Updated: Jan 12
Any gardener, no matter the scale of their work, have noticed at some point the infestation of little white insects, flying frenetically around the leaves of crops as diverse as tobacco, tomato, cabbage, or beets: it’s the whitefly, one of the most resistant pests in the world. The 2008 edition of the Encyclopedia of Entomology dedicates to this group of species (very similar to each other, if not even belonging to the same genus) the following lines:
“In the past decade, whiteflies as pests and vectors of plant viruses have become one of the most serious crop protection problems in the tropics and subtropics. Yearly losses are estimated in the hundreds of millions of dollars”
Enter a wasp of less than a millimeter of length: Encarsia formosa. A recently rediscovered agent of biological pest control, this minuscule wasp places its eggs within the bodies of whitefly nymphs, where their growth kills the whitefly and turns it into a chamber for the wasp larvae to grow and from which they will eventually hatch. This wasp was ‘rediscovered’ after being originally used for agriculture in the 1920s, and falling into oblivion by the mid-1940s as less complicated, cheaper, chemical pesticides appeared in the market. These seemed to be the perfect solution for the whitefly plagues until these began developing resistance very quickly: by the 1970s, Encarsia formosa was being talked about again.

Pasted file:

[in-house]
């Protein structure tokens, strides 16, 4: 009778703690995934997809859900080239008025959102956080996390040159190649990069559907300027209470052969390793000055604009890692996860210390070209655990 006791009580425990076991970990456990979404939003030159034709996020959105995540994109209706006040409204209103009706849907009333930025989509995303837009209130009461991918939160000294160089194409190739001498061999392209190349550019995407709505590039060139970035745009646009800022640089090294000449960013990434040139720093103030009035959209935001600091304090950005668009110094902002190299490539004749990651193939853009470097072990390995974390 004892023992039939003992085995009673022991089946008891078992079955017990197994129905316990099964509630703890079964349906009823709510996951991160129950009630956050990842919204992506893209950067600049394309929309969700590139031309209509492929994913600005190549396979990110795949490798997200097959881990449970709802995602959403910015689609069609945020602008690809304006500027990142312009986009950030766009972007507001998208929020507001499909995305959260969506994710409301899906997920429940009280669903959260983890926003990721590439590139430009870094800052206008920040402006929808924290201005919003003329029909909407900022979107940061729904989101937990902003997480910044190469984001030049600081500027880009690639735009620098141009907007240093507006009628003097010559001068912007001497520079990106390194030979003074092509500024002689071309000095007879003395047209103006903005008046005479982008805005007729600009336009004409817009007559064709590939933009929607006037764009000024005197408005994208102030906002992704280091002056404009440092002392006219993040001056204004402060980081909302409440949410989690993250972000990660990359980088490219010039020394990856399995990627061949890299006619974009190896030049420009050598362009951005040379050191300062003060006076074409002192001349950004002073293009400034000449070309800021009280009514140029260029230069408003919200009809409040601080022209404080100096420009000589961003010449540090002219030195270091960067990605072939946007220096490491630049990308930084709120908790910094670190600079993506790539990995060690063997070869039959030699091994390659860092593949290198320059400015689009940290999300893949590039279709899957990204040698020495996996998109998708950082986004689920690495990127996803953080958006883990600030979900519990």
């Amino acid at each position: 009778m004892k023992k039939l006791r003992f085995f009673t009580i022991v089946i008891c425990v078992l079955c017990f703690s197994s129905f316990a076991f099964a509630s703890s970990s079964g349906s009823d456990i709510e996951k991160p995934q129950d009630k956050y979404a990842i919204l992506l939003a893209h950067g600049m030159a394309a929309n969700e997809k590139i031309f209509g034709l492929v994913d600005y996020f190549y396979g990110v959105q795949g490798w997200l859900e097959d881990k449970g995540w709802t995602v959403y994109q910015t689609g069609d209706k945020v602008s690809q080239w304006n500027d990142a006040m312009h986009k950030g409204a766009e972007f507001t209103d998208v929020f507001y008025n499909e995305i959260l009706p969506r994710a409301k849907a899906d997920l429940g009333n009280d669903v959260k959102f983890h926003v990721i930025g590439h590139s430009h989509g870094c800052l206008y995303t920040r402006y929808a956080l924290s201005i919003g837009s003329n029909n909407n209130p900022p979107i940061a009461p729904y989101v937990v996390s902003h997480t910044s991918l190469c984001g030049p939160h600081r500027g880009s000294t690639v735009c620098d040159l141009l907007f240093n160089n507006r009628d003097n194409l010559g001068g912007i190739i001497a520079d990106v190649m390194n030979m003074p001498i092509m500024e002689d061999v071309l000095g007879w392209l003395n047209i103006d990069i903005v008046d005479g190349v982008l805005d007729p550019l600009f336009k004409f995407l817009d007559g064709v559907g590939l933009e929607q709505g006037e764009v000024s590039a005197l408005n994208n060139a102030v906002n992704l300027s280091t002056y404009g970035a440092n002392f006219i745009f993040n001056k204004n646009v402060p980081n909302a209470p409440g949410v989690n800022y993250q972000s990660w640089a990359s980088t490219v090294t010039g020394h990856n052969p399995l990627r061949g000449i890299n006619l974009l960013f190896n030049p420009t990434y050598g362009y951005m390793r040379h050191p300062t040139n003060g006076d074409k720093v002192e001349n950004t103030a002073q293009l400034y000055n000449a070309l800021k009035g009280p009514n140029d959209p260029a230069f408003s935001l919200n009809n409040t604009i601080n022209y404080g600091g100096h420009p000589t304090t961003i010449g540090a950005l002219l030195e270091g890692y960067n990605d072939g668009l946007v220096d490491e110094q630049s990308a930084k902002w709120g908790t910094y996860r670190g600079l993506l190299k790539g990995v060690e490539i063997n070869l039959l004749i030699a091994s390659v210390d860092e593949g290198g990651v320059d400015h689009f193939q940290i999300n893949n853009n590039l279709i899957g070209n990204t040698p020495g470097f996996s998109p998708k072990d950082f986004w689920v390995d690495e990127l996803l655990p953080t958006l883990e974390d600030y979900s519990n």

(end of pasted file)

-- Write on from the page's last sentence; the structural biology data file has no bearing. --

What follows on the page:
An Encarsia formosa individual, laying its eggs on a whitefly nymph.
Between the moment they hatch (after twenty days in successive larval and pupal stages, inside the whitefly nymph’s body) and the moment they finally end their lives as adults, each Encarsia Formosa wasp can lay its eggs on over 200 whiteflies. It is particularly effective at establishing itself in tomato plants, which are at the same high-value crops and very often difficult spaces for predators to become established permanently.
A tomato leaf, showing parasitized and unparasitized whitefly nymphs. The predominance of parasitized nymphs is greater with each wasp generation (one generation lasts one week) until the infestation is eliminated or controlled.
Common name(s): Encarsia formosa, no common names are used.
Often-used species: Only the mentioned above.
Type of predator: Not predatorial, parasitic.
Potential damaging effects: None knew.
Interesting literature on its usage: A general review on its usage and effects (1998), a complete thesis produced by the University of Wageningen, Netherlands, on its usage for biological control (1995).